Why inclusivity and flexibility go hand in hand

Posted 28 Sep 2021 | Blog

As I write this, I am probably in the best health I’ve been in for two years. I have an immune system disorder and fibromyalgia. I’ve spent years schlepping on trains, planes and automobiles to attend meetings and visit offices, getting exhausted and exposing myself to infections as I travel. Since March 2020 all of that has stopped as everyone – or at least everyone whose job made it possible – has been working from home.

I am now so much more productive and healthier. Where previously I might have had to travel for up to four hours to attend a Board meeting, then spend four hours getting home, I now walk upstairs to my office and sit down at my computer. It takes five minutes and I’m fresh, rested and completely engaged in my meeting.

Since ‘Freedom’ day many people have been pushing for a return to the old ways of working nine to five in an office. Chancellor Rishi Sunak even went as far as to suggest that employees may be passed over for promotions or pay rises if they’re not physically at their desk. This is deeply depressing for those with disabilities, of whom there are around 7 million in the working-age population (accounting for around 18%). The unemployment level within the disabled community is already nearly double that of those without disabilities.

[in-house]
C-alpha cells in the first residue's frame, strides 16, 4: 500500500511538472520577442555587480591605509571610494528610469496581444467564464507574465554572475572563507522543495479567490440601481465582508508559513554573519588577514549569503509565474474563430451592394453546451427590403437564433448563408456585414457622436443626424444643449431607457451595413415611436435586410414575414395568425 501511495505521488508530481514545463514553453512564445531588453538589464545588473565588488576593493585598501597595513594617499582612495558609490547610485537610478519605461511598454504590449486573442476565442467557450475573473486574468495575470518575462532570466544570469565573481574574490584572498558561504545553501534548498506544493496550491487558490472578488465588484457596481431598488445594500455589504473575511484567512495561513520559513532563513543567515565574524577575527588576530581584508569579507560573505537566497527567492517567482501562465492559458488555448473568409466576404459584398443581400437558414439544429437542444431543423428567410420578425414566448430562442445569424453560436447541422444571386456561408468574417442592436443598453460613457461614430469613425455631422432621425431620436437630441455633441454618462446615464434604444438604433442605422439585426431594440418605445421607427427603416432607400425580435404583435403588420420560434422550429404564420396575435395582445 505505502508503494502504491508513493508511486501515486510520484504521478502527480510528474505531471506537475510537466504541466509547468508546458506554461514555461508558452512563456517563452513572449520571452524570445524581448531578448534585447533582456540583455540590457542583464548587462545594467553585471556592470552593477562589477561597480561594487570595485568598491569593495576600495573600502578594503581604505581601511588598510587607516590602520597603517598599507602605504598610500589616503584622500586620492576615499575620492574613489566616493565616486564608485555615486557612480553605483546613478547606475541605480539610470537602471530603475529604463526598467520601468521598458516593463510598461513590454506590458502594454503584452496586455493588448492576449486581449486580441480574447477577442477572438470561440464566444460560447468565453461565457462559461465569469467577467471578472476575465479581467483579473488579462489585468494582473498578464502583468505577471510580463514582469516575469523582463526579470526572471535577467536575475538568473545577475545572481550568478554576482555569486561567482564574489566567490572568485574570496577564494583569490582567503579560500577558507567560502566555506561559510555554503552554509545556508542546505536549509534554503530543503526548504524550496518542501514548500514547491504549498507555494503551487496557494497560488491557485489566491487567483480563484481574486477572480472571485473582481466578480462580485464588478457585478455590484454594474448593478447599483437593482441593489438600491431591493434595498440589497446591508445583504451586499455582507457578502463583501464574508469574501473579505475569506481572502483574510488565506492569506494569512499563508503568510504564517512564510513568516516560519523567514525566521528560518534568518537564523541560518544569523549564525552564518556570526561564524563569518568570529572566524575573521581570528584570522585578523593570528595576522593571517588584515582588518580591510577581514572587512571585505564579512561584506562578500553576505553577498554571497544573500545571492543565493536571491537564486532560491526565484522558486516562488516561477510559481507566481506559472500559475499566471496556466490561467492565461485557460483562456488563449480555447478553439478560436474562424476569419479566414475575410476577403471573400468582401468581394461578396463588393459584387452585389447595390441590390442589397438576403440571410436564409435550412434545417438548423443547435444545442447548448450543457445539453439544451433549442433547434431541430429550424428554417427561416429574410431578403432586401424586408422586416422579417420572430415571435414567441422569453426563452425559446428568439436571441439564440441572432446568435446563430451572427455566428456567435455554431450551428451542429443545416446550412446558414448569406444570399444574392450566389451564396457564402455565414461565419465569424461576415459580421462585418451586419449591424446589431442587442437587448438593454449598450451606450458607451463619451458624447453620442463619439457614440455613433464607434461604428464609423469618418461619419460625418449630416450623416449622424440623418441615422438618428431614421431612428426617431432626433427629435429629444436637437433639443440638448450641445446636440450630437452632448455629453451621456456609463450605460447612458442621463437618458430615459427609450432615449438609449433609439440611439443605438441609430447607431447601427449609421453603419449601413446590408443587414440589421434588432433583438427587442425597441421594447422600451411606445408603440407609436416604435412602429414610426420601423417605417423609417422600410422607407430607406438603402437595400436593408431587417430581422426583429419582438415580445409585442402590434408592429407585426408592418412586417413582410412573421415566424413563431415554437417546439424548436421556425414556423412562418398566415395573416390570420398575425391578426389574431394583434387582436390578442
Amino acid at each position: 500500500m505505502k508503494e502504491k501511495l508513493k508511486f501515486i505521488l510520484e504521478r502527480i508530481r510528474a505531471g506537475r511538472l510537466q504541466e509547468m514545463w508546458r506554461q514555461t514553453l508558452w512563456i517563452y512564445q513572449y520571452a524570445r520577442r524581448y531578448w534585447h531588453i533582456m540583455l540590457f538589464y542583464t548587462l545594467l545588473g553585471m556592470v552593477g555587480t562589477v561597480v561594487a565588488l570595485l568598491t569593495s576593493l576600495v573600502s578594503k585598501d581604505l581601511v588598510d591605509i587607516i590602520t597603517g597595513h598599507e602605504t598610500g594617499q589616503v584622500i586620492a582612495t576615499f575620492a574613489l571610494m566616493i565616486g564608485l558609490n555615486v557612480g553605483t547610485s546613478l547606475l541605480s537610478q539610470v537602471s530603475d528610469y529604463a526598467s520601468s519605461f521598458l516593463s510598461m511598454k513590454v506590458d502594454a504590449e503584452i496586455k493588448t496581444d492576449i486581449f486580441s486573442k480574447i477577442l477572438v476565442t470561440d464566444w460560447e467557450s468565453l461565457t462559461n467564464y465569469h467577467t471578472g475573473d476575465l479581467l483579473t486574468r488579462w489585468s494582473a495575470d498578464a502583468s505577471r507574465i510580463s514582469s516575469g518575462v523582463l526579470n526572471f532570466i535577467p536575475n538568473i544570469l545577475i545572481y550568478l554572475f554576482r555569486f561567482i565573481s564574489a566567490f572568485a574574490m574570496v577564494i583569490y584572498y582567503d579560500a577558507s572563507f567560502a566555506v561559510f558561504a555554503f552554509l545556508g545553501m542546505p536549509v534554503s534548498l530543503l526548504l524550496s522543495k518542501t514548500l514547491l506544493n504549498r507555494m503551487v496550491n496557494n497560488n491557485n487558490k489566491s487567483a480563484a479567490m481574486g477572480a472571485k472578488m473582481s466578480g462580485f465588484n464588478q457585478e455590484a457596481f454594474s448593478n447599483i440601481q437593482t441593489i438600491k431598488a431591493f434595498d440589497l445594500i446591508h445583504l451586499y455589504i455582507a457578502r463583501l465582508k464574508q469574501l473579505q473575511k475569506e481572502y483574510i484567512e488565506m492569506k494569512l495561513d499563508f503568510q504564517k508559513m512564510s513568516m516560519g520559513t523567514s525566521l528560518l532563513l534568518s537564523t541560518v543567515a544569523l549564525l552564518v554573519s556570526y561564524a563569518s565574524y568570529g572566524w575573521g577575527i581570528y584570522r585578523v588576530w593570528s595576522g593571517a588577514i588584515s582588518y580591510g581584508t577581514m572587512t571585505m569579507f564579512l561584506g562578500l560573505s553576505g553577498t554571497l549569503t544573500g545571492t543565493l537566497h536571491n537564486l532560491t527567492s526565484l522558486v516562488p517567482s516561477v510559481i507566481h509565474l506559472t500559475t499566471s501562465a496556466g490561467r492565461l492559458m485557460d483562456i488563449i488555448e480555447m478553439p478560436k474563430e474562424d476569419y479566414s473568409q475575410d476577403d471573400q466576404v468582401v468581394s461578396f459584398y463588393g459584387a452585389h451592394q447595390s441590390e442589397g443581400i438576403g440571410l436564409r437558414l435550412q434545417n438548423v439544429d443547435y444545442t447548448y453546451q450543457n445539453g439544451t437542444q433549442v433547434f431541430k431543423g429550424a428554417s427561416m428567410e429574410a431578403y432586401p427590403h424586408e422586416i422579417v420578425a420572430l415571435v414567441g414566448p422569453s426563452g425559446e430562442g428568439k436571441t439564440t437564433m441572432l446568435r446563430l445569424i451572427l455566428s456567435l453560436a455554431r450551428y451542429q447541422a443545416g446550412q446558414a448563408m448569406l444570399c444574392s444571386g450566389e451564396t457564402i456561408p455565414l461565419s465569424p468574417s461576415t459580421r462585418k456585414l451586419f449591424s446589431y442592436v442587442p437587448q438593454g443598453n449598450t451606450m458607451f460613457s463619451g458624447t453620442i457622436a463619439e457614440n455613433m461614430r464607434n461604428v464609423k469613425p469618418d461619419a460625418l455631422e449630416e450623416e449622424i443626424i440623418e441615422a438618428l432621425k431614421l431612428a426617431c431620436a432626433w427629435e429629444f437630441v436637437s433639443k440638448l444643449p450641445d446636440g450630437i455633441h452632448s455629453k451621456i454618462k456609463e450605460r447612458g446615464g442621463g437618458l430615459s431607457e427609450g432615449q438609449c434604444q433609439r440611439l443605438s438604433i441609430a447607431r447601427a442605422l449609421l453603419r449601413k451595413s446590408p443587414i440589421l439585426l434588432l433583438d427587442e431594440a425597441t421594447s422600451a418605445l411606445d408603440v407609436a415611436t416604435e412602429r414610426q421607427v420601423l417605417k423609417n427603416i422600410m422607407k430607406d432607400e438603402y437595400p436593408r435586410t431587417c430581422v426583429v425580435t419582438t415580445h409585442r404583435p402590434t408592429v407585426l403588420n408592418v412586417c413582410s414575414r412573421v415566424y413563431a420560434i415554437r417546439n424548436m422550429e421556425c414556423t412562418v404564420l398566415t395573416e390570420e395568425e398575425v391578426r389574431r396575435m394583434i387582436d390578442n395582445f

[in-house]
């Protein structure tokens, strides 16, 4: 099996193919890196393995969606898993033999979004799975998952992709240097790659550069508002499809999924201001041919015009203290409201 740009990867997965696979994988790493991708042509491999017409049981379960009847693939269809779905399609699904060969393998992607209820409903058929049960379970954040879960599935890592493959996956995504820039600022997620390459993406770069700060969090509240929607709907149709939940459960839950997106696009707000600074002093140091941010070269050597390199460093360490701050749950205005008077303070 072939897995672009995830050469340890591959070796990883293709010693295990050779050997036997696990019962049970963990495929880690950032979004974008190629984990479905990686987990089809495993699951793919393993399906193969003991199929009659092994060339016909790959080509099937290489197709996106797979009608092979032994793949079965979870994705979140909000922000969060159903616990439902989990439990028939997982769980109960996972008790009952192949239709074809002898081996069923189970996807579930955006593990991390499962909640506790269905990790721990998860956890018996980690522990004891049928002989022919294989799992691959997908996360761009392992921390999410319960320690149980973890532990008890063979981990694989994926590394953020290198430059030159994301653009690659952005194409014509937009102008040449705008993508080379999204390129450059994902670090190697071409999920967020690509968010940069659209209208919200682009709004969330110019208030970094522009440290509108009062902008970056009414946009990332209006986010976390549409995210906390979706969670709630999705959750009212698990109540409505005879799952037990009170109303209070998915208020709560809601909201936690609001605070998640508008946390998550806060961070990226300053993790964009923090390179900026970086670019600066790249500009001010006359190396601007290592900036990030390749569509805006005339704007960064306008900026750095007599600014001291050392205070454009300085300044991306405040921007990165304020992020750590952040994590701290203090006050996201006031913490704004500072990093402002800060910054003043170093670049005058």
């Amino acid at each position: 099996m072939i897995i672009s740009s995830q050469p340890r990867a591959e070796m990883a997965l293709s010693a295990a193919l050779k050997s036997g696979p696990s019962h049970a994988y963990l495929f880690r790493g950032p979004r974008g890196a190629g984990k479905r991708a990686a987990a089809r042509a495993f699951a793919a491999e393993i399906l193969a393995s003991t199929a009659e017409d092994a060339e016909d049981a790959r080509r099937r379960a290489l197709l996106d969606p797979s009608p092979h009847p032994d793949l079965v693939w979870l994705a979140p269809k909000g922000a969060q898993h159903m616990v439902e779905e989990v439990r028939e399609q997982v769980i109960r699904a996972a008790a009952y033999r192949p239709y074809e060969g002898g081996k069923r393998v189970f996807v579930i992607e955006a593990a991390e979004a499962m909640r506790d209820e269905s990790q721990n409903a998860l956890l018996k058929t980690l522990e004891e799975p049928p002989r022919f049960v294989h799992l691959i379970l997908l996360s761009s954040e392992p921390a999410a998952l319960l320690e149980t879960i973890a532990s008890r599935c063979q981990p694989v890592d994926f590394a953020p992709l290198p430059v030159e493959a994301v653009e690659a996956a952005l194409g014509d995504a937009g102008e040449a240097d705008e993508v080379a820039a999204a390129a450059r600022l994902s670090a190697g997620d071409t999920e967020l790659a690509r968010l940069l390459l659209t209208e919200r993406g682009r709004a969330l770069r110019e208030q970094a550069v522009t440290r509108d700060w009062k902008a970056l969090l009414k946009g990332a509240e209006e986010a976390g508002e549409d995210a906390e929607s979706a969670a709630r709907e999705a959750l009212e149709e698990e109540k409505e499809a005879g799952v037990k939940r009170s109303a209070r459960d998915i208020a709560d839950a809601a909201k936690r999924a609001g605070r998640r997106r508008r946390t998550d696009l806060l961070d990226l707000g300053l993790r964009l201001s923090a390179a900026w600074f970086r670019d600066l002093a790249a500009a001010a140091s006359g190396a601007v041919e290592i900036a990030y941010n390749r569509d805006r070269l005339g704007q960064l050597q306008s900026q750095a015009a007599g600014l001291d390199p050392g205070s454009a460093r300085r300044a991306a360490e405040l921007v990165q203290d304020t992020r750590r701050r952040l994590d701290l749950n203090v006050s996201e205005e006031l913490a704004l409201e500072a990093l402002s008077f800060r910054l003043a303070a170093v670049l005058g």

Whilst Covid has been dreadful for many, including those with health issues, one of the few upsides has been the freedom and flexibility home working has allowed. I had thought the days of blind presenteeism were behind us, as intelligent bosses realised they gained engagement, loyalty and productivity by letting their employees decide for themselves what best suited them.

As well as those with disabilities, others who are unlikely to be celebrating a return to the office are those who are immune compromised and those who are low paid. The former will not relish putting themselves at more risk, when they may already have undergone treatment which lowers their resistance to infection, and in some cases may not even have been able to be vaccinated. The latter group may have saved thousands of pounds in travel costs by working from home. This is money they can ill-afford to lose again.

At Pilotlight we have taken the lessons from the last 18 months and are running some programmes completely virtually. We recognise that not all people are equal in being able to get on trains and go into offices to help charities. We work with our Pilotlighters to give them the choice to attend a blended programme (partly in the office and part online) or do the whole thing virtually. Either way the charity that we are supporting gets quality support from Pilotlighters at their best.

So when you hear talk of a return to normality, please remember that to some people this does not represent freedom – instead it is just another barrier for them to overcome to achieve equality.